In Lieu of Flowers



He threw open the sash and climbed through the window at the first pass of the Blue Angels. Tentative, a bit fearful, I leaned out. He pressed against the brick, eyes upward. In his profile, no fear, so I climbed onto the hot summer tin. My foot slipped and I gripped the wall, the window sill, to get my footing. Sidestep by sidestep, I crept to where he stood. He smelled of dirt, boy, and the faint hint of honey. For a brief time, we stood, our backs to the wall before we heard it again. A low hum turned roar when the V-shaped formation broke over the house and shook the fiber of our souls. We were one, my brother and me, armed with wonder at the sight. The porch vibrated. We waited in breathless suspension for the thrill of a sonic boom. A nervous titter escaped me as I looked at Jeff’s gap-toothed grin next to me, his eyes focused skyward.



My brother, sixty-six years, eleven months (to the day), finally reached far enough to be among the stars on Friday, November 19, 2021. Jeffrey John Whitaker, born December 19, 1954, lived most of his adult life in Southern California. While he courageously fought Non-Hodgkin Lymphoma for nearly thirty years, a two-month fight against Covid 19 actually took him.


Jeff’s profession as an aeronautical engineer began at Lockheed Martin. He later joined the N.A.S.A. team that transported the space shuttle between Cape Canaveral and Edwards Air Force Base. Jeff, as a military minded individual, served eight years on active duty, followed by his time as a reservist to accumulate a twenty-five year career before retiring from the Air Force.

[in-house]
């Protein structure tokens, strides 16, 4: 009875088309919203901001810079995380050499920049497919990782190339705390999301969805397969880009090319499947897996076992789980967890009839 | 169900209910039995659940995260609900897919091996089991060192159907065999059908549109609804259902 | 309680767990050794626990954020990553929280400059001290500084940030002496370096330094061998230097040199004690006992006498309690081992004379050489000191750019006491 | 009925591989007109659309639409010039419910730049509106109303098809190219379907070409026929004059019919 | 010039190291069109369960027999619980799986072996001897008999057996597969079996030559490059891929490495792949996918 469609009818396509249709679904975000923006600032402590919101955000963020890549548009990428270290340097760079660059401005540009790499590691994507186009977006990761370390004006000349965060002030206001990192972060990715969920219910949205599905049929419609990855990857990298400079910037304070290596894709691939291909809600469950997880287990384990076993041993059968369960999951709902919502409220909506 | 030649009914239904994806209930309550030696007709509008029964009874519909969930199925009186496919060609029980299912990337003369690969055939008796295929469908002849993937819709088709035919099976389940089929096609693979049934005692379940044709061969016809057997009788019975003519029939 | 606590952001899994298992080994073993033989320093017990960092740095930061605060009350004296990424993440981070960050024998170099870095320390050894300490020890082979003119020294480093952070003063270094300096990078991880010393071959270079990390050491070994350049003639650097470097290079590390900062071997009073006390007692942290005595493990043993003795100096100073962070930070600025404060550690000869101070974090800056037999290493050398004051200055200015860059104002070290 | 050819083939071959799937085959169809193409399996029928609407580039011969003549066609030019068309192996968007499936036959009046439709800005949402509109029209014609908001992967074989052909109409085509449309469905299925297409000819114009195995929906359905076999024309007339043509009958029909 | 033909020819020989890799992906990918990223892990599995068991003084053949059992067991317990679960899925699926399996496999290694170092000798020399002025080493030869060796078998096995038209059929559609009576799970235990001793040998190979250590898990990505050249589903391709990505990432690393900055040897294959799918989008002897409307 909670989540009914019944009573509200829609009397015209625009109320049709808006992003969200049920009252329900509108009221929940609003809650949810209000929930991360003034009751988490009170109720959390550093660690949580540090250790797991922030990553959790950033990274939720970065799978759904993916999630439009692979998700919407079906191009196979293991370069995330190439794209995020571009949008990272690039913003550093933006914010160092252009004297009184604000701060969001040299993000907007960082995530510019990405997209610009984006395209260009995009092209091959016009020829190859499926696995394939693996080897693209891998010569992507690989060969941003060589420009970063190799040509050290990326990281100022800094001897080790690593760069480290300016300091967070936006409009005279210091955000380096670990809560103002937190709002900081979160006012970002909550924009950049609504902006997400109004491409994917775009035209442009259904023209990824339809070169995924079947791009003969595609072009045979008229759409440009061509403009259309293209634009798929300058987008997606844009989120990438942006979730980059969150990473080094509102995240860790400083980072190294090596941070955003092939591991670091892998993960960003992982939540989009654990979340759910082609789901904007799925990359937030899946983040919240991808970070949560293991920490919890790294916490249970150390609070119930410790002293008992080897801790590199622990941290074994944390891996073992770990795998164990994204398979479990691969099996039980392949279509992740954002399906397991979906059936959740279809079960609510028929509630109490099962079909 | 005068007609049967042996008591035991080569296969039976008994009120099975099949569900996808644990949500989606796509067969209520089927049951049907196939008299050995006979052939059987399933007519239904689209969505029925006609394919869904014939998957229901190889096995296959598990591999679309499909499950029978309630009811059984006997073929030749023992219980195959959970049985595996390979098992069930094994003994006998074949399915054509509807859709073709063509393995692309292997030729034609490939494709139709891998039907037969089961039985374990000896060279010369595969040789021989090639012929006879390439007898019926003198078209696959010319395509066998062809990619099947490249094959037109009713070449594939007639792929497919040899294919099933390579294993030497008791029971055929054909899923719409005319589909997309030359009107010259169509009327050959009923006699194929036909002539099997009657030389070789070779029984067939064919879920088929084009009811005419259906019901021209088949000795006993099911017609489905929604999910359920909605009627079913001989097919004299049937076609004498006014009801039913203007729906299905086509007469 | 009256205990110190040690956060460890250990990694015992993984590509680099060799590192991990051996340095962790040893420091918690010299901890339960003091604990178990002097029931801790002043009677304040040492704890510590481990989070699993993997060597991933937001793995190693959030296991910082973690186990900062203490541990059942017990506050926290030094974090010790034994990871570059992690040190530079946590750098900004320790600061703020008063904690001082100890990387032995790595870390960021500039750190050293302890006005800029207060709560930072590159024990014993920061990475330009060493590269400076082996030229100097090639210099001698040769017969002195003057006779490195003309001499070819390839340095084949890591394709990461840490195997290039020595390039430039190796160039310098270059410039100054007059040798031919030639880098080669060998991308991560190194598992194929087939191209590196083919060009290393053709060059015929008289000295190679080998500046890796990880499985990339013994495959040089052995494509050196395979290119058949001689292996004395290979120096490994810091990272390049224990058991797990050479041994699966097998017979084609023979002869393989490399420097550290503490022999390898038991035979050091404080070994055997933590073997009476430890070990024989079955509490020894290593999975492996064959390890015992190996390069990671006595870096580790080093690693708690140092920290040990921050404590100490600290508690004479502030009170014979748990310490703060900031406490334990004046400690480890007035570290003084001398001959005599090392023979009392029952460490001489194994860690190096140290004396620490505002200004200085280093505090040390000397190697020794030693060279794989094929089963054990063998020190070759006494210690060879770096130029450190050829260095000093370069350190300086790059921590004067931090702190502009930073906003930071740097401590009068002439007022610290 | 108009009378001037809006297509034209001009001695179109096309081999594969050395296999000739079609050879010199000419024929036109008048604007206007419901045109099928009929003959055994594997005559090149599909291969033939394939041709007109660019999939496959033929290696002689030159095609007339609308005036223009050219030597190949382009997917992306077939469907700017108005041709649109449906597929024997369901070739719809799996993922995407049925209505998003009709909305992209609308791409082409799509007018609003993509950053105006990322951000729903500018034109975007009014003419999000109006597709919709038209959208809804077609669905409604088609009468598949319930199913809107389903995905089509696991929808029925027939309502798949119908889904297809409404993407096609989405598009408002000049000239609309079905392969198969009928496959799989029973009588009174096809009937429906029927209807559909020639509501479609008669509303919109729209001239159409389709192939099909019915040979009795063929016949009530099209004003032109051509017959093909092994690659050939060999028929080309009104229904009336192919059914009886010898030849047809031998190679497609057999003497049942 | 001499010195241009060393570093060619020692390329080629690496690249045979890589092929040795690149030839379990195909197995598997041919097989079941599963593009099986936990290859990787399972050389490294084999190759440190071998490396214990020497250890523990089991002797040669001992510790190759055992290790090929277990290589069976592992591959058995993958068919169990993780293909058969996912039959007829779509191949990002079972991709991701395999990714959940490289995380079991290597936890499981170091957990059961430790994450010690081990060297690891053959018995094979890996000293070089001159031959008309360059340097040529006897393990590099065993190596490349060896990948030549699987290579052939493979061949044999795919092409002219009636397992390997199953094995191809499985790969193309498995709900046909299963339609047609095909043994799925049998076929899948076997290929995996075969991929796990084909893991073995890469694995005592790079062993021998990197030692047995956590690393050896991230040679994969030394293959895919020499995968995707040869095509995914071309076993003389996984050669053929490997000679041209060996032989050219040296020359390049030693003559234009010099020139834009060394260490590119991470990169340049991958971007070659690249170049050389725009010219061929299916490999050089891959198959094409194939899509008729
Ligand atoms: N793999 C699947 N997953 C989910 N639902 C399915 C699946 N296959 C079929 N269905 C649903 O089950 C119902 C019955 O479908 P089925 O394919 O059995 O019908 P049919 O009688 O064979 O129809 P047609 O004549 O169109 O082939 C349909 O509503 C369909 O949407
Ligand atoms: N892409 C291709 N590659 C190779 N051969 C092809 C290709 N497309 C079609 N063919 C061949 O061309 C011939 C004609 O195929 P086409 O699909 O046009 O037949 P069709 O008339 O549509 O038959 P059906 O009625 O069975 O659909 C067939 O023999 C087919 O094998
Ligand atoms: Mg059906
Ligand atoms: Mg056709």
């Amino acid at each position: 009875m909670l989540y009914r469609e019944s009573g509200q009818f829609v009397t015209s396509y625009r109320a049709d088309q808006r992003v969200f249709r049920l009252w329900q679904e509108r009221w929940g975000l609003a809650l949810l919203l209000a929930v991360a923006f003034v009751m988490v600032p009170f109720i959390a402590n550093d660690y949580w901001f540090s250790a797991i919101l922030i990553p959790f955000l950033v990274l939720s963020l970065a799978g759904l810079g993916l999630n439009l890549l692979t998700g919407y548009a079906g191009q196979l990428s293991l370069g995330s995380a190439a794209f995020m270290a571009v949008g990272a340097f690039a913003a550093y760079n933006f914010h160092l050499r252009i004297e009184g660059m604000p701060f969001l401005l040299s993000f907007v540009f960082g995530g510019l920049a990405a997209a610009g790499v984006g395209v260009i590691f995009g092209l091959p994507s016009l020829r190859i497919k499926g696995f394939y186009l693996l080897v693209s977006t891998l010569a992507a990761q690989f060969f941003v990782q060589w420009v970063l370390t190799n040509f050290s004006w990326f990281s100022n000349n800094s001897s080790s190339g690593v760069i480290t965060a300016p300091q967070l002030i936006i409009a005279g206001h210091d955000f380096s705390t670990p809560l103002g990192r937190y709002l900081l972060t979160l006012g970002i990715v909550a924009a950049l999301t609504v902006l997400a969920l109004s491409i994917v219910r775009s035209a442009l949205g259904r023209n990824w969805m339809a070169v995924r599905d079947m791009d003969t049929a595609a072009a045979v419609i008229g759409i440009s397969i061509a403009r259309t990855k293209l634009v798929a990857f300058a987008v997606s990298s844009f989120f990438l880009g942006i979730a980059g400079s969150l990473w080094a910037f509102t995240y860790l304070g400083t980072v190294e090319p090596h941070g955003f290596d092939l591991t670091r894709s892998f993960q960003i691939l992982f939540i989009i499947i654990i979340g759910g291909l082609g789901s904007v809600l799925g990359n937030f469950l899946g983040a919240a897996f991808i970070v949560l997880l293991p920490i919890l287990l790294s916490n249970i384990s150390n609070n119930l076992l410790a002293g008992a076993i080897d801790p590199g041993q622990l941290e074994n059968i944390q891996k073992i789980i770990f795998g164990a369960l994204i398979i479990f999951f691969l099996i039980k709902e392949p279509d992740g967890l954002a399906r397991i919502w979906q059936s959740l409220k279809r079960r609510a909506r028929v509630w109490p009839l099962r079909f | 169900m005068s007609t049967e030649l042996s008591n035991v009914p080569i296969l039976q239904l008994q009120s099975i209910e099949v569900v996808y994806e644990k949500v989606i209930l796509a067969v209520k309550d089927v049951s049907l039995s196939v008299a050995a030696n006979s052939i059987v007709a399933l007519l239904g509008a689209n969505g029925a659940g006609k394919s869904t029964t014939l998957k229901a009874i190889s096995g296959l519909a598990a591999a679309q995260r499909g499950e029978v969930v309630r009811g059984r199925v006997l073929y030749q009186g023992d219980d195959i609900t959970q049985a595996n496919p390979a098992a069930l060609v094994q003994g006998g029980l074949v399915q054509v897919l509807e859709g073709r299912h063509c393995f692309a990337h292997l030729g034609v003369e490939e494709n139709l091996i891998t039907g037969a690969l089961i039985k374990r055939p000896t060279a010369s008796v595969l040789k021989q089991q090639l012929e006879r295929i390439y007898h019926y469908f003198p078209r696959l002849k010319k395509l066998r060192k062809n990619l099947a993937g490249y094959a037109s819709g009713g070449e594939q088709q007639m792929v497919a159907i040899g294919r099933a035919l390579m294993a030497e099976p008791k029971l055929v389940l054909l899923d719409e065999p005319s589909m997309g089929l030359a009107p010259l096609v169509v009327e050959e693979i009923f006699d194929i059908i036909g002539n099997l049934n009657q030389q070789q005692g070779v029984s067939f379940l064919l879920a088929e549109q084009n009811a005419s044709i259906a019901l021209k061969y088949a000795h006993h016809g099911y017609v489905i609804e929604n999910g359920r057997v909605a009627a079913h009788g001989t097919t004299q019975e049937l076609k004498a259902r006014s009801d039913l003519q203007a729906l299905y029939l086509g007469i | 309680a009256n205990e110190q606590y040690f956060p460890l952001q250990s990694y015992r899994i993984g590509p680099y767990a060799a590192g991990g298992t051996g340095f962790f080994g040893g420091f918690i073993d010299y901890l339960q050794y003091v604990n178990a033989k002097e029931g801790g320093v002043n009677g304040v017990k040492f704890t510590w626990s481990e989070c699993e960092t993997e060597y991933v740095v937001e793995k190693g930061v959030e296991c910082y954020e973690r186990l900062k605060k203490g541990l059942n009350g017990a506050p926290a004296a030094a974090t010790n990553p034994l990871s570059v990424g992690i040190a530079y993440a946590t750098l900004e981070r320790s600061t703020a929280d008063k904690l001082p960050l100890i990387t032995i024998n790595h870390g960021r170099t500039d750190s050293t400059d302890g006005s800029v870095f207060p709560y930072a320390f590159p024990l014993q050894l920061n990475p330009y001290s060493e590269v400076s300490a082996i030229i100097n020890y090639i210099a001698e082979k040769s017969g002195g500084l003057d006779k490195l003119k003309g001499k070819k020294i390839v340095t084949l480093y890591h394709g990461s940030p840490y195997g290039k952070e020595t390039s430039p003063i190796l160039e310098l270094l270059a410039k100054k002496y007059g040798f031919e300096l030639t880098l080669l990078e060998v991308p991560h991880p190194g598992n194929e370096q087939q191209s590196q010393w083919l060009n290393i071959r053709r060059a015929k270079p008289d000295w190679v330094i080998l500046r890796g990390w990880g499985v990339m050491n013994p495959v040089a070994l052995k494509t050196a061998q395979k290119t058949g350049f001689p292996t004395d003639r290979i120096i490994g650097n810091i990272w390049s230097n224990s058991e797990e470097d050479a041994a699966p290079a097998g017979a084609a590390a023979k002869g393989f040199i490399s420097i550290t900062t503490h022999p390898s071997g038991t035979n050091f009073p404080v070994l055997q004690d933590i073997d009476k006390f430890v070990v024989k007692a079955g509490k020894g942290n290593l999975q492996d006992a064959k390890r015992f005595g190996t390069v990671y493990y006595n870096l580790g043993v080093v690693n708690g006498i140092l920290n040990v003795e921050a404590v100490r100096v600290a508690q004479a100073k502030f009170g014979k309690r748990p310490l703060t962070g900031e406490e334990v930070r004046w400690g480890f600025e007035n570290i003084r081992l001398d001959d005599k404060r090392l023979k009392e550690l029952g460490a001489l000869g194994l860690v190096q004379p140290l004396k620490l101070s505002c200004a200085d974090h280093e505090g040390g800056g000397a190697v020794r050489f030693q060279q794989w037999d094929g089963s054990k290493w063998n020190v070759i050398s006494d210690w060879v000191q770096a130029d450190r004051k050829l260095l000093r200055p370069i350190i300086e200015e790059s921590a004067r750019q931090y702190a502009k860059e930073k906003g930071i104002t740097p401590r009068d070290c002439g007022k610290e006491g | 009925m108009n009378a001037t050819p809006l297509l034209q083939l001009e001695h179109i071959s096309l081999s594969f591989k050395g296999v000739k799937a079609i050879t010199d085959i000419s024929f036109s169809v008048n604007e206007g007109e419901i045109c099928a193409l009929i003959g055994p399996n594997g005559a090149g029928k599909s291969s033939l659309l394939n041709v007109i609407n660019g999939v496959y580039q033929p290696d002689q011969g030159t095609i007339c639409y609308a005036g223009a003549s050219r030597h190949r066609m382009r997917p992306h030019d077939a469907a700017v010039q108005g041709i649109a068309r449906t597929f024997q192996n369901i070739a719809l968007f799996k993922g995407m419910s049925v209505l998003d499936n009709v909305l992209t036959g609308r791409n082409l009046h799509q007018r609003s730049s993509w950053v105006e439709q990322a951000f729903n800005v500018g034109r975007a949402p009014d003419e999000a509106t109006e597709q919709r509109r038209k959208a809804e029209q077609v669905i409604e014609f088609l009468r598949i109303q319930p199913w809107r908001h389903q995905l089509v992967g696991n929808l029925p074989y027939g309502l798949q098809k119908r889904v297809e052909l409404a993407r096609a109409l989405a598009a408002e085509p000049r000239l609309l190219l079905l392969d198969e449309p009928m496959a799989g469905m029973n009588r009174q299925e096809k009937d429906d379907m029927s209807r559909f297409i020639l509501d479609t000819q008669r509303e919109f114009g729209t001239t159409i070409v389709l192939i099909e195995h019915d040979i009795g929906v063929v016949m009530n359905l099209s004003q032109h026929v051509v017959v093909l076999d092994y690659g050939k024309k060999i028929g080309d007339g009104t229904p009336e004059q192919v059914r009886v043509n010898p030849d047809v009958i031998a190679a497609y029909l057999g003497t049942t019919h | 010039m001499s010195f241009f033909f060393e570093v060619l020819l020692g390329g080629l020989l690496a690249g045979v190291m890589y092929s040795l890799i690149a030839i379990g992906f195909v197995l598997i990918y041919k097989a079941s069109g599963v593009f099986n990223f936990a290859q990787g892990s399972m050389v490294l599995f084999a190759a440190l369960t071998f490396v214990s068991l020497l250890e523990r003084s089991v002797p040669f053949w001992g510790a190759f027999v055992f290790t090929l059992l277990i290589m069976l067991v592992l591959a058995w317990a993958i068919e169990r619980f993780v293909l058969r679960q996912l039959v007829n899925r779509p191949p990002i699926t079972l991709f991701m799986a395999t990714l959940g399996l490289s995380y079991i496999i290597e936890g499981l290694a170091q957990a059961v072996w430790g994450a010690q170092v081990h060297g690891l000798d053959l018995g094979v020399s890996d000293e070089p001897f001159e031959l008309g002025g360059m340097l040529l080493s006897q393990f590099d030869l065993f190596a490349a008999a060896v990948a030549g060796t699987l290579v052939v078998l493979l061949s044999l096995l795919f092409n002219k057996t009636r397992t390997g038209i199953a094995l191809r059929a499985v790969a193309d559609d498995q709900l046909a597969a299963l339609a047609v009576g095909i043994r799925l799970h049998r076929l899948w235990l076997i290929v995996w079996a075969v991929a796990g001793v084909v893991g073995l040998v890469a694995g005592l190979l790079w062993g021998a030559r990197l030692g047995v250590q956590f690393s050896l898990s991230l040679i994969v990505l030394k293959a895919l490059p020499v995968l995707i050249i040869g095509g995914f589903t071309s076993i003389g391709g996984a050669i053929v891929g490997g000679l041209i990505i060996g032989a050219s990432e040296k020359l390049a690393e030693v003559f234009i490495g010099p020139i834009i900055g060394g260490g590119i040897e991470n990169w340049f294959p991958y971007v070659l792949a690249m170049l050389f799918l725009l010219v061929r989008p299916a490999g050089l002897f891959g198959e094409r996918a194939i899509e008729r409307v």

Jeff had a passion for many things. He loved cycling and would join others on extensive rides through the Mojave Dessert. He felt comfortable on a horse, emulating his cowboy father with joy. He was most passionate about his faith as a devoted member of the Church of Jesus Christ of Latter-Day Saints. Through his faith work, Jeff attempted to trace family history and believed on some level that if he could find connections to others, that they became family.


He is preceded in death by his father, Woodro Nelson Whitaker, a man who died far too soon, when Jeff was two years old. His mother, Louise Elizabeth (Benner) Whitaker, died in 1996. His oldest brother, Paul Nelson Whitaker, died in 2017. He is survived by me, his little sister, Tina Neyer, her husband, John R. Neyer. His nieces and nephews, Wayne Memmott and Courtney (Caudill) Memmott, Annie Memmott, Corey Memmott and Autumn (Dearing) Memmott, as well as step-niece and nephews, Abigail, Jason, and Joshua Neyer. Jeff is also survived by many cousins. He will be missed by many, including his friends.


Growing up, Jeff and I were partners in crime. He rescued me a few times, was blatantly honest when he defended my honor. He wanted the best for those around him and his heart was as tender as the first light of dawn on a spring day. When you look to the stars on any given night, perhaps one will shine brighter than the rest, twinkle as if to dust you with magic, and maybe that one will be my brother, Jeffrey John Whitaker.